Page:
Naturally, you want to get back up and running as soon as possible. But... what exactly does that mean? After all, it could take weeks, or even months, to fully recover from a disruption of service. In the meantime, you’ll need some key data points and benchmarks that you can track to determine whether your BCP is holding up to the pressure.

IT teams have a metric called recovery time objective (RTO) that we can borrow here. RTO is basically the amount of time it takes to get back online or regain access to data after an outage. You can apply the same idea here. Pinpoint key operations within your business, and develop a realistic timeframe that can serve as your “goal” for getting those operations back online to a serviceable point.

Key Questions:

  • What’s the estimated recovery time for a major disruption?
  • What are the most important processes that should be “high priorities” for getting up and running as soon as possible?
  • How much can you budget for short-term, emergency measures?
  • What constitutes practical “recovery,” considering that it may take months (or even years) to fully recover from a worst-case scenario crisis?
  • What preventative measures could you put in place before a crisis, to try and offset the worst impacts?
Develop a Strategy

Step 03 | Develop a Strategy

Building out your strategy means creating comprehensive, step-by-step plans for pushing through each of the risk factors you identified above.

For instance, let’s say a major storm knocks out power to your building for several days. How are you going to respond? One approach is to pre-designate a team that is responsible for finding a safe location with electricity. Another team might get tasked with coordinating remote work. A third team might be working onsite to try and back up data however they can. Remember that your plan needs to be thorough but practical; don’t expect miracles, or put unrealistic expectations on your team members, especially at times of crisis, when people might have family member to worry about.

Key Questions:

  • What are the five most important objectives that you intend to achieve with this plan?
  • What is the budget you’re able to allocate to this plan?
  • On what timeline can you allow recovery to take place?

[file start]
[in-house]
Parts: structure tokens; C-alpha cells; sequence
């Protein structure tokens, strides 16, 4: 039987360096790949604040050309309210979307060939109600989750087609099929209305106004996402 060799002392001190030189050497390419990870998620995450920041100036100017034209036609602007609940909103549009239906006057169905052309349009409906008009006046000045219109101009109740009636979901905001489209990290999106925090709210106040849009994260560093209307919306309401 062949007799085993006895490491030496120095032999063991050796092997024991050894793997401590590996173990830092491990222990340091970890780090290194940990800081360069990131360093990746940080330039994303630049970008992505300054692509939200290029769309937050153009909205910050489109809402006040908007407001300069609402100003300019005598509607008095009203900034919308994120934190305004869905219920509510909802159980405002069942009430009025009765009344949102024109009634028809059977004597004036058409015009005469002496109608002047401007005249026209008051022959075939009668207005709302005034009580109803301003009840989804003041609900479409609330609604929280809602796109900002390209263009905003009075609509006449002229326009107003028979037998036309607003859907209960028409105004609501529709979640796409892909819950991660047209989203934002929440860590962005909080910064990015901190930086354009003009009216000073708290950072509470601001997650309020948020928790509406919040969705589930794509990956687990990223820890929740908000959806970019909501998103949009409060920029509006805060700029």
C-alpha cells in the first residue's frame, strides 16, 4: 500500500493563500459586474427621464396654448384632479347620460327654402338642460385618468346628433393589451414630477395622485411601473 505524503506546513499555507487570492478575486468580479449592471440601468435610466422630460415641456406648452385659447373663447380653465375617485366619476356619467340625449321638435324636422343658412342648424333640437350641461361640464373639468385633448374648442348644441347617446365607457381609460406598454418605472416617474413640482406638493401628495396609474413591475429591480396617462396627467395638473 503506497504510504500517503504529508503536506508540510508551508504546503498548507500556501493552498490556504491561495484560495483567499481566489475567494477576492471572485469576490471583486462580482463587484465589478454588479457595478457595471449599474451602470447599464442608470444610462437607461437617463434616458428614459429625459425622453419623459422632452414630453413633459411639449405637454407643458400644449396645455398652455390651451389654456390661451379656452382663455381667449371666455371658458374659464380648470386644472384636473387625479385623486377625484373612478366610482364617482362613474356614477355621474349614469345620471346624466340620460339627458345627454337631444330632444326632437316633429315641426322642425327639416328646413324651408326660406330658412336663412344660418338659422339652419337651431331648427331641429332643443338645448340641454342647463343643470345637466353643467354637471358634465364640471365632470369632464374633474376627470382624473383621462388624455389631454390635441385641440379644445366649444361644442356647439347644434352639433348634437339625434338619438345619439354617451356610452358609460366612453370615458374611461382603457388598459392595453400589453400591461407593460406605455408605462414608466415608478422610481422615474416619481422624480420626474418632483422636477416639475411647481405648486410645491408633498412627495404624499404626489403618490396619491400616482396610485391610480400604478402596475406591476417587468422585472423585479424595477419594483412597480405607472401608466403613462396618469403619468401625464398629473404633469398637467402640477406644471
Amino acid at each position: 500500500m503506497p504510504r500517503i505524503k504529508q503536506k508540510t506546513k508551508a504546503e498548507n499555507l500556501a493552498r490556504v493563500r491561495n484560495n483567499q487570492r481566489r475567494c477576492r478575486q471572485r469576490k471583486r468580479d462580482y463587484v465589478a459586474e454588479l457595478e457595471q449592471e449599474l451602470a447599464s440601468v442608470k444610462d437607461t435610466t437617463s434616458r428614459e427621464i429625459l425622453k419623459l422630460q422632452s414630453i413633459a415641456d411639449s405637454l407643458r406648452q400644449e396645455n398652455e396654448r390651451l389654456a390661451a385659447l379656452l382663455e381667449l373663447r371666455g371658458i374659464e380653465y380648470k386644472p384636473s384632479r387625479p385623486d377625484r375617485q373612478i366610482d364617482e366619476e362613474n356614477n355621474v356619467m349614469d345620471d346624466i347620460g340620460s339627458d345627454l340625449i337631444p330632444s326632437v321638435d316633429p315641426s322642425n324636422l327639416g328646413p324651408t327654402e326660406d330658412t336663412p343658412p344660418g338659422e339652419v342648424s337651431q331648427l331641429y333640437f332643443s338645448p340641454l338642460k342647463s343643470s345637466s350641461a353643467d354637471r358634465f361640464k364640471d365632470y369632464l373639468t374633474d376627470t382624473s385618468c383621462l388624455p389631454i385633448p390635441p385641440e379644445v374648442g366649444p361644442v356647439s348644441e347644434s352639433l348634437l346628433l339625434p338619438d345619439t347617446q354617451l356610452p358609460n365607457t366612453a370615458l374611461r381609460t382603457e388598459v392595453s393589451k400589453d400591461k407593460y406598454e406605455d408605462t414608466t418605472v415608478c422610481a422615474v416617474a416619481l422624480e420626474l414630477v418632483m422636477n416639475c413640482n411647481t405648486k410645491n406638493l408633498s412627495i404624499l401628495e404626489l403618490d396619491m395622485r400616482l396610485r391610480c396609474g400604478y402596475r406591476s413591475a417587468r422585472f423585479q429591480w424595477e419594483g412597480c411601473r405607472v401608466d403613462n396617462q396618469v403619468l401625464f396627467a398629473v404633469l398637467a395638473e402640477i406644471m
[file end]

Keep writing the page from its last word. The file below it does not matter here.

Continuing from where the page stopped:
• Who is on your business continuity team, and what are their roles?
  • Who are the key stakeholders involved in the business continuity plan?

Step 04 | Refine

You can plan for any contingency you can imagine... eventually, you’re going to get caught off guard by a curveball, though. What do I mean? Well, think about Dr. Malcolm from Jurassic Park. Despite meticulous preparations, there’s always the element of chaos, ready to derail your best-laid plans.

Key Questions:

  • How often do you plan to test your BCP?
  • What practice scenarios will you run through to test your plan?
  • What processes will you use to test and update your plan?

Your business continuity plan should be a work in progress. You should periodically test your plan under conditions that simulate actual emergencies, like practicing a fire drill when you were in elementary school. This ensures your BCP is effective, and that you stand a good chance of identifying areas for improvement. Remember, an outdated BCP can be more detrimental than having none.

Real-World Example: A Sample Business Continuity Plan

Your business continuity plan doesn’t have to be a dense, impenetrable tome. You're not trying to rewrite Moby Dick over here. For most businesses, a few pages with critical information will do.

Here’s a basic rundown of the information to include as you craft your own BCP:



You’re opening your business continuity plan with a basic rundown of what the plan will help you achieve. Provide a couple of paragraphs that outline the overall aims. Think about the objectives we discussed above; what specific, measurable goals do you hope your plan is going to help you accomplish?


Emergency Contacts

Communications can be disrupted in an emergency situation, and the usual channels that people might use to communicate within an organization could be unavailable. Provide a roster of points of contact that employees can use to stay in touch and get essential information. Also, provide the organization’s official social media pages, as crucial information could be distributed there, too.